New EU project for the further development of flying robots with participation from Paderborn.
Flying robots are already used, among other things, to check wind turbines for damage and can thus take on important tasks that are risky for humans. To enable even more areas of application in the future and to optimize the technology, an international consortium now wants to research the use of artificial intelligence (AI) in the development of flying robots. The four-year project, in which scientists from the University of Paderborn are also involved, is being funded by the European Union with almost eight million euros and will start in November. Around 740,000 euros of this will go to research in Paderborn.
Technology meets nature
The aim of the project is to develop flying robots that use AI to adapt optimally to their respective tasks and environments, making them more efficient, more resistant and safer than previous models. Nature serves as a model for this. "If you compare flying creatures such as mosquitoes and eagles, there are significant differences both physically and cognitively. In the case of flying robots, on the other hand, it has so far seemed almost as if there is a standard design that is supposed to fit all possible applications. A paradigm shift toward flying robots that are adapted to their environment and tasks is necessary," says Prof. Dr. Erdal Kayacan, head of the "Control and Automation Technologies" group involved in the project.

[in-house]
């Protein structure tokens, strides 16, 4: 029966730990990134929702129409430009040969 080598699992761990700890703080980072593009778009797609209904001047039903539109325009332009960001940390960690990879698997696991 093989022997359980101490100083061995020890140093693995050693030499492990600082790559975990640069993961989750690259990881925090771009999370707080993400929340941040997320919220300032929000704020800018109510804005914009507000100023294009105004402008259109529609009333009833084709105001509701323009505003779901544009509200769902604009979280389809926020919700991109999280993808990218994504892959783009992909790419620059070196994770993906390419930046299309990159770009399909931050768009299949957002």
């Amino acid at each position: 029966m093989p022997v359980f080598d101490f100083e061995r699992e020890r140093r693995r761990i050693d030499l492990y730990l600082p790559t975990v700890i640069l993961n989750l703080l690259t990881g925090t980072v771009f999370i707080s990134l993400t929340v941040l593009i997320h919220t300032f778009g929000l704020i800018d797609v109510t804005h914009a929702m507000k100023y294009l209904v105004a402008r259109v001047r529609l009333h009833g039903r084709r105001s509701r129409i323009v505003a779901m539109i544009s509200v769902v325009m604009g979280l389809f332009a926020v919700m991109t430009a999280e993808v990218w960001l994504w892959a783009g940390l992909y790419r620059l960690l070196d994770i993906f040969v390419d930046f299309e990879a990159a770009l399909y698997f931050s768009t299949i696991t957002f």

International consortium with individual areas of expertise
The expertise of the Paderborn scientists lies in proposing task-specific objective functions and creating scenarios for the respective simulation. "We first want to develop a mechanism for translating abstract goals into algorithmic functions. This is followed by an evolutionary simulation framework that can generate different scenarios," Kayacan said.
In addition to the Paderborn University, the project involves the Technical University of Norway (project coordinator), Delft University of Technology (Netherlands), Luleå University of Technology (Sweden), the Free University of Amsterdam (Netherlands), the Interuniversity Microelectronics Centre (Belgium), the Swiss Federal Institute of Technology Zurich (Switzerland), the Center for Security Studies (Greece), and the companies VoxelSensors (Belgium) and Biodrone (Norway).